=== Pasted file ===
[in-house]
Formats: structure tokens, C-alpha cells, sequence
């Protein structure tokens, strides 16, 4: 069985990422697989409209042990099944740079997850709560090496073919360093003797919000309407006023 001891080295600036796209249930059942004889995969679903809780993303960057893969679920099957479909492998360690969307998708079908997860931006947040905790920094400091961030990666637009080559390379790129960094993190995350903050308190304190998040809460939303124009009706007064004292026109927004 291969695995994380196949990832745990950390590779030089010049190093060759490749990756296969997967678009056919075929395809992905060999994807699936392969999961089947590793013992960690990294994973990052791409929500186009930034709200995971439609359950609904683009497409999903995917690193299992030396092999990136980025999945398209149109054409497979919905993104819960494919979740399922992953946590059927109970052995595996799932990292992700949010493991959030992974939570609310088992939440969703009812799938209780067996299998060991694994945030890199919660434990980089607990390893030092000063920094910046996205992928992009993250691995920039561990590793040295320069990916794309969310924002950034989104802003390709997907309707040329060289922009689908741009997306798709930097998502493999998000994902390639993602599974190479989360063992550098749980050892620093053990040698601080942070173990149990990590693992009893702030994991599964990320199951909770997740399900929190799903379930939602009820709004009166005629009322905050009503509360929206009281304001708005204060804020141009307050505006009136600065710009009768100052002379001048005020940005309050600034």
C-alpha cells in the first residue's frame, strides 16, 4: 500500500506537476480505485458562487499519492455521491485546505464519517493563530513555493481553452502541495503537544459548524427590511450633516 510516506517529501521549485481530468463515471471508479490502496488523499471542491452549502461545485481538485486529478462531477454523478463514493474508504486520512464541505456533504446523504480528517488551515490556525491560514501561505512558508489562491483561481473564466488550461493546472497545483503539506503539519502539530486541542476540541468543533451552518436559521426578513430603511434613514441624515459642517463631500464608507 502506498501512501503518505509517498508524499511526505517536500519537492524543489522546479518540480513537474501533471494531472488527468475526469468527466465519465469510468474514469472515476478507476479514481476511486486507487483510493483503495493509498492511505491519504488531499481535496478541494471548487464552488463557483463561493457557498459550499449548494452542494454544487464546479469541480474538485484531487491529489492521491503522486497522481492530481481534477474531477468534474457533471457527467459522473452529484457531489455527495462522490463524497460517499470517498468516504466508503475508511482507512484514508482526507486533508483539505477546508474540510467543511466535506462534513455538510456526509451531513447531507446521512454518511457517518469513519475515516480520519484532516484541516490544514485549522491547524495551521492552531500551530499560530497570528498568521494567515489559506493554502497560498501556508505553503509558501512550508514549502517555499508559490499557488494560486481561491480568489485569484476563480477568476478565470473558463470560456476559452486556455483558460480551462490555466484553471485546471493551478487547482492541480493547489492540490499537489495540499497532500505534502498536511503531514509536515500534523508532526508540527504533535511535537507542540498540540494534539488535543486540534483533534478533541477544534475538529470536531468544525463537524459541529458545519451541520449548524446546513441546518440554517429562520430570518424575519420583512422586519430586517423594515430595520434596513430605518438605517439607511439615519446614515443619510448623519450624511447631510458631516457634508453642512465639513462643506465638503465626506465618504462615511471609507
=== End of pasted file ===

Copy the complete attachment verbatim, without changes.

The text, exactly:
[in-house]
Formats: structure tokens, C-alpha cells, sequence
């Protein structure tokens, strides 16, 4: 069985990422697989409209042990099944740079997850709560090496073919360093003797919000309407006023 001891080295600036796209249930059942004889995969679903809780993303960057893969679920099957479909492998360690969307998708079908997860931006947040905790920094400091961030990666637009080559390379790129960094993190995350903050308190304190998040809460939303124009009706007064004292026109927004 291969695995994380196949990832745990950390590779030089010049190093060759490749990756296969997967678009056919075929395809992905060999994807699936392969999961089947590793013992960690990294994973990052791409929500186009930034709200995971439609359950609904683009497409999903995917690193299992030396092999990136980025999945398209149109054409497979919905993104819960494919979740399922992953946590059927109970052995595996799932990292992700949010493991959030992974939570609310088992939440969703009812799938209780067996299998060991694994945030890199919660434990980089607990390893030092000063920094910046996205992928992009993250691995920039561990590793040295320069990916794309969310924002950034989104802003390709997907309707040329060289922009689908741009997306798709930097998502493999998000994902390639993602599974190479989360063992550098749980050892620093053990040698601080942070173990149990990590693992009893702030994991599964990320199951909770997740399900929190799903379930939602009820709004009166005629009322905050009503509360929206009281304001708005204060804020141009307050505006009136600065710009009768100052002379001048005020940005309050600034």
C-alpha cells in the first residue's frame, strides 16, 4: 500500500506537476480505485458562487499519492455521491485546505464519517493563530513555493481553452502541495503537544459548524427590511450633516 510516506517529501521549485481530468463515471471508479490502496488523499471542491452549502461545485481538485486529478462531477454523478463514493474508504486520512464541505456533504446523504480528517488551515490556525491560514501561505512558508489562491483561481473564466488550461493546472497545483503539506503539519502539530486541542476540541468543533451552518436559521426578513430603511434613514441624515459642517463631500464608507 502506498501512501503518505509517498508524499511526505517536500519537492524543489522546479518540480513537474501533471494531472488527468475526469468527466465519465469510468474514469472515476478507476479514481476511486486507487483510493483503495493509498492511505491519504488531499481535496478541494471548487464552488463557483463561493457557498459550499449548494452542494454544487464546479469541480474538485484531487491529489492521491503522486497522481492530481481534477474531477468534474457533471457527467459522473452529484457531489455527495462522490463524497460517499470517498468516504466508503475508511482507512484514508482526507486533508483539505477546508474540510467543511466535506462534513455538510456526509451531513447531507446521512454518511457517518469513519475515516480520519484532516484541516490544514485549522491547524495551521492552531500551530499560530497570528498568521494567515489559506493554502497560498501556508505553503509558501512550508514549502517555499508559490499557488494560486481561491480568489485569484476563480477568476478565470473558463470560456476559452486556455483558460480551462490555466484553471485546471493551478487547482492541480493547489492540490499537489495540499497532500505534502498536511503531514509536515500534523508532526508540527504533535511535537507542540498540540494534539488535543486540534483533534478533541477544534475538529470536531468544525463537524459541529458545519451541520449548524446546513441546518440554517429562520430570518424575519420583512422586519430586517423594515430595520434596513430605518438605517439607511439615519446614515443619510448623519450624511447631510458631516457634508453642512465639513462643506465638503465626506465618504462615511471609507